There are several worthy contenders, including Arnie Caplan, Ph.D., pioneer of mesenchymal stem cell use (late 1980s); Philippe Henigou, developer of bone marrow concentrate treatment for bone disease (early 1990s); or Svante Gehring, M.D., the first physician to document use of platelet-rich plasma in ophthalmology (1999).
Centeno, however, believes the title should go to Ohio surgeon George S. Hackett, M.D., who clinically and scientifically demonstrated the efficacy of irritating tissue to promote healing back in 1963. Hackett’s studies showed that creating controlled inflammation could increase ligament size by up to 35-40 percent (more recent analyses have confirmed those initial findings).
While certainly revolutionary, Hackett’s work nevertheless was pre-dated by several thousand years: The concept of irritating tissue to promote healing actually originated with the ancient Greeks. Hippocrates reportedly treated Olympic javelin throwers with unstable shoulders by touching a “slender hot iron” to the joint’s ligaments (the heat would irritate the ligament, causing it to tighten).
Chronologically speaking, then, Hippocrates is deserving of the regenerative medicine “father” title. Yet Centeno maintains that Hackett warrants a place in history, if only for his contributions to the evolution of the field.
“So, is there one modern ‘father’?” Centeno, an international expert and regenerative medicine specialist, asked in a blog last spring. “You could make arguments for Hernigou, Caplan, the early users of PRP, and so on. However, if you had to award the title to one person, that honor likely goes to George Hackett, who figured out that you could help ligaments heal with injections.”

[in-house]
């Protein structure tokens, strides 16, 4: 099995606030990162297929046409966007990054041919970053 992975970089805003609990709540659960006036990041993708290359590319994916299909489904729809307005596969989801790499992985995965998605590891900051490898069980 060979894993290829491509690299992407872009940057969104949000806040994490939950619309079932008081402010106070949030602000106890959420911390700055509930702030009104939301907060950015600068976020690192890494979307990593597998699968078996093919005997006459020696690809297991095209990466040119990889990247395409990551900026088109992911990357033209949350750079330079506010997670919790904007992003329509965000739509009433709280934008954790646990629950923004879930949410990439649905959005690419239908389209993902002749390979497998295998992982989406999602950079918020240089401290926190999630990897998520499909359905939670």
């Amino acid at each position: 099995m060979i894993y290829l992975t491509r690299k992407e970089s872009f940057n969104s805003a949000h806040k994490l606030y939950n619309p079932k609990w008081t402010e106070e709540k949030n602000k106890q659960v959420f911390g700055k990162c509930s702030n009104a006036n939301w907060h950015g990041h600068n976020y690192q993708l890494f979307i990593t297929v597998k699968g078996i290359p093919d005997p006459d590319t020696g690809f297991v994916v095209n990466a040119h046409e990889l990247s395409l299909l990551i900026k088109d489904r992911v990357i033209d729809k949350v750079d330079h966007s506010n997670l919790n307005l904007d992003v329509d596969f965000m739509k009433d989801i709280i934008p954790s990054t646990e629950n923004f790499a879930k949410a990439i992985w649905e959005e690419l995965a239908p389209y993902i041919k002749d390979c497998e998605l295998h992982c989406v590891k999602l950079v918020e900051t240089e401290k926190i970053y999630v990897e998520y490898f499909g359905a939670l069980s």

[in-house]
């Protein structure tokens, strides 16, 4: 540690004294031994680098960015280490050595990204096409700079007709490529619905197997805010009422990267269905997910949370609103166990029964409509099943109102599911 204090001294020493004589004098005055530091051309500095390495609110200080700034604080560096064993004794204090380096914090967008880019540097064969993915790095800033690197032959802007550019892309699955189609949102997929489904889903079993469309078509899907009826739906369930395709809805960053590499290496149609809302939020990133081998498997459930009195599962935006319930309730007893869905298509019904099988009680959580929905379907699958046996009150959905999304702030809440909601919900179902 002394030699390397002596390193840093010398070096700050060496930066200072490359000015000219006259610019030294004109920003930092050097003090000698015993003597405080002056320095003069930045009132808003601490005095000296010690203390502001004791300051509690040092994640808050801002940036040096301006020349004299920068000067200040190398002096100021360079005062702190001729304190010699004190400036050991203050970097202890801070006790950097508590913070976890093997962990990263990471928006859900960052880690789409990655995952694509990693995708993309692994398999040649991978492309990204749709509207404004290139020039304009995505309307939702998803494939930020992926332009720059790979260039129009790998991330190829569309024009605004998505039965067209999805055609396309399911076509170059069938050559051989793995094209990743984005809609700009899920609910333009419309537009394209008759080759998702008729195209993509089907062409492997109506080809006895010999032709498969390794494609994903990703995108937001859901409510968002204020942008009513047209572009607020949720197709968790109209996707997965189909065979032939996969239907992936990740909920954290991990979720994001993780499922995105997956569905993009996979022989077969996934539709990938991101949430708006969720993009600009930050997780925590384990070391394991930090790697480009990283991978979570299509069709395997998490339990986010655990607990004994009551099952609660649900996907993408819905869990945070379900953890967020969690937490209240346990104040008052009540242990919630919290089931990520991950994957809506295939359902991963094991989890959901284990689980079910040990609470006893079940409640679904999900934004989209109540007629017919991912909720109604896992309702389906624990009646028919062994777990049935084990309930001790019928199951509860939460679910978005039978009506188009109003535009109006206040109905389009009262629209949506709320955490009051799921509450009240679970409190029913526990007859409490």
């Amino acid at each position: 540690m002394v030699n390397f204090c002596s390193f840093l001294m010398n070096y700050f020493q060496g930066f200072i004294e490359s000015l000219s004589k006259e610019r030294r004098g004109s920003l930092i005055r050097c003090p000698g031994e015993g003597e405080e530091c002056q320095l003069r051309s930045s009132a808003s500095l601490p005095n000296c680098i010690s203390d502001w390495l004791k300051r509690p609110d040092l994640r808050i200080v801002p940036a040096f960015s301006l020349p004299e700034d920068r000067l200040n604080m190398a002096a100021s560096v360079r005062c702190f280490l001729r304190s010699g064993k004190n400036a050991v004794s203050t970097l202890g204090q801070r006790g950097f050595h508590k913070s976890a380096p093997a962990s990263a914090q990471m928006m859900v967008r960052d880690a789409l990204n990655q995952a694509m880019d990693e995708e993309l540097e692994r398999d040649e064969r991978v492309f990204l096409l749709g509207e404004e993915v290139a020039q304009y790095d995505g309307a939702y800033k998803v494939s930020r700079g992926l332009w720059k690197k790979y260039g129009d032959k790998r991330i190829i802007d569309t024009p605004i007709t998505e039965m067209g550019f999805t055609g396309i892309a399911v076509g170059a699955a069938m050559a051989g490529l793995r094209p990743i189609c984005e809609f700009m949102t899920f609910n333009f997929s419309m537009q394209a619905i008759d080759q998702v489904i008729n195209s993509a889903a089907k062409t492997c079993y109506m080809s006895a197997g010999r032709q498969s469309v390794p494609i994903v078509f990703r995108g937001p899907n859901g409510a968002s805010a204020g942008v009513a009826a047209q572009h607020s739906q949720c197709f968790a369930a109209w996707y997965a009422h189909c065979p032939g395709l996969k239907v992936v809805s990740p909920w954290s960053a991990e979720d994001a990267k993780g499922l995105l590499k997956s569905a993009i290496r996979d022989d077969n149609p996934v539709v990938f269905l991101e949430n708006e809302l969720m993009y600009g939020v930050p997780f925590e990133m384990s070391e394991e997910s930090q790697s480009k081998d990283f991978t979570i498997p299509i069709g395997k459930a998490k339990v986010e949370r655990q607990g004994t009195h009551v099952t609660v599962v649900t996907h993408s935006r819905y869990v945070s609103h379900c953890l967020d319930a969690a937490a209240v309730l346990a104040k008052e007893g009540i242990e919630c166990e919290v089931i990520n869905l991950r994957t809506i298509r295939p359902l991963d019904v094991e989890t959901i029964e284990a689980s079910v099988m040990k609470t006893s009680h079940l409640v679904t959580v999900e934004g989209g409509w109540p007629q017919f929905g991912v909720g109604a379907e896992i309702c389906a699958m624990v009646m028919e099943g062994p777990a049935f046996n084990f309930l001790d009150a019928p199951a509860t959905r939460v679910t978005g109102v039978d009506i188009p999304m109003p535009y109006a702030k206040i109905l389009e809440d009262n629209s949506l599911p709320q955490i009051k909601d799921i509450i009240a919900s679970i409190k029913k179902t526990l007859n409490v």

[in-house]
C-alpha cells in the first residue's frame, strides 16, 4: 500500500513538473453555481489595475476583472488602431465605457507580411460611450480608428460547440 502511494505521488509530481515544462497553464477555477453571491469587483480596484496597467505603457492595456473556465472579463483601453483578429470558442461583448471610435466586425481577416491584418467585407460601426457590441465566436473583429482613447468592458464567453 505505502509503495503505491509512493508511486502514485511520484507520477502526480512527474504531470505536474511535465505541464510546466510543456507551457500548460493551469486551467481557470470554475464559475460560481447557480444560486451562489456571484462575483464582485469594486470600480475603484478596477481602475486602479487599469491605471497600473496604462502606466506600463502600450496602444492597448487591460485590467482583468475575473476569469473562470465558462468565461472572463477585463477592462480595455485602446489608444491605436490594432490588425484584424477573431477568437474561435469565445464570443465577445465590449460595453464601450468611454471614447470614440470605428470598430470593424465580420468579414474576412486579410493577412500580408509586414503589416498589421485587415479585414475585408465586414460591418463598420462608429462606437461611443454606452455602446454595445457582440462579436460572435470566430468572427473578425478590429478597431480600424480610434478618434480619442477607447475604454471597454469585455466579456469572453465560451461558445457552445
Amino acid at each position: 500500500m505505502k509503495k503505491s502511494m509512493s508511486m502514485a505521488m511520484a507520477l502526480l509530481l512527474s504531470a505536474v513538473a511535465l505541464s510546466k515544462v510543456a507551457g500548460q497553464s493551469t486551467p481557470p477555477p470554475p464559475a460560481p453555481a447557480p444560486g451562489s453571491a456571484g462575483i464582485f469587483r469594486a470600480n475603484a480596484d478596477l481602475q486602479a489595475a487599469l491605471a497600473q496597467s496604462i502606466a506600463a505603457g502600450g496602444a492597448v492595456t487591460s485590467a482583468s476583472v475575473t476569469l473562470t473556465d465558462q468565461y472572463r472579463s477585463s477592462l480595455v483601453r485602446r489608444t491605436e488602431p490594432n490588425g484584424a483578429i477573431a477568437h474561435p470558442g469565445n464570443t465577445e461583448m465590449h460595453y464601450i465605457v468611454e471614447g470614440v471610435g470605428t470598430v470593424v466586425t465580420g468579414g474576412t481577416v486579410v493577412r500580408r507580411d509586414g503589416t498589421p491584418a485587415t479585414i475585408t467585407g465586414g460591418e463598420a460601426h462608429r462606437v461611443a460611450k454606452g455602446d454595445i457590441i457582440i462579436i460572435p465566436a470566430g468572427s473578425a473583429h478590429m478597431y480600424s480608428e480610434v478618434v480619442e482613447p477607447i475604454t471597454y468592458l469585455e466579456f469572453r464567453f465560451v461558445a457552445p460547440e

Regardless of its origins, regenerative medicine has become a fast-growing subsegment of the multi billion-dollar orthobiologics industry, thanks to an aging world population and advanced stem cell/gene therapy technologies in developed countries. ODT’s January/February feature “Natural Selection” examines the innovation being developed in this burgeoning sector that eventually will contribute to its double-digit annual growth over the next half-decade.
Ryanne Early, CEO of biological material-derived product manufacturer Seed Biotech Inc., shared her insights on the market for the story. Her full input is provided in the following Q&A.
Michael Barbella: Please discuss the current trends you see shaping the orthobiologics market.
Ryanne Early: The orthobiologics market is being influenced by an aging and more active population as well as an increasing rate of obesity. This change in demographics leads to an increased number of associated musculoskeletal injuries. The direct result of this is the requirement to develop cost-conscious orthobiologic products that are affordable, can be performed as outpatient procedures, and are easy to use. This will decrease overall medical costs and increase patients' ability to recover quickly. Building on several years of strong performance, orthobiologic products have come of age over the past several years, proving to be more effective in many instances at repairing injured or defective tissues than other types of medical devices. Continued success of well-known product lines has led surgeons to realize the potential of a wide range of biologic products available for accelerating tissue healing. The continuous improvement in the safety and supply of tissue products and continued innovation in orthobiological products will be necessary to address these needs.
Barbella: What factors are driving innovation in the orthobiologics market?
Early: A variety of factors are driving innovation in the orthobiologics market. Primarily, the landscape of regulatory approval drives basic and clinical research and development costs. Indeed, creating products that bring value to procedures across multiple markets, have multi-use properties, and are easy to use has become a current trend. It is expected that products developed today will be applied or used in the established trend of minimally invasive procedures (laser, robotics), providing limited to no severe side effects (from clinical tests).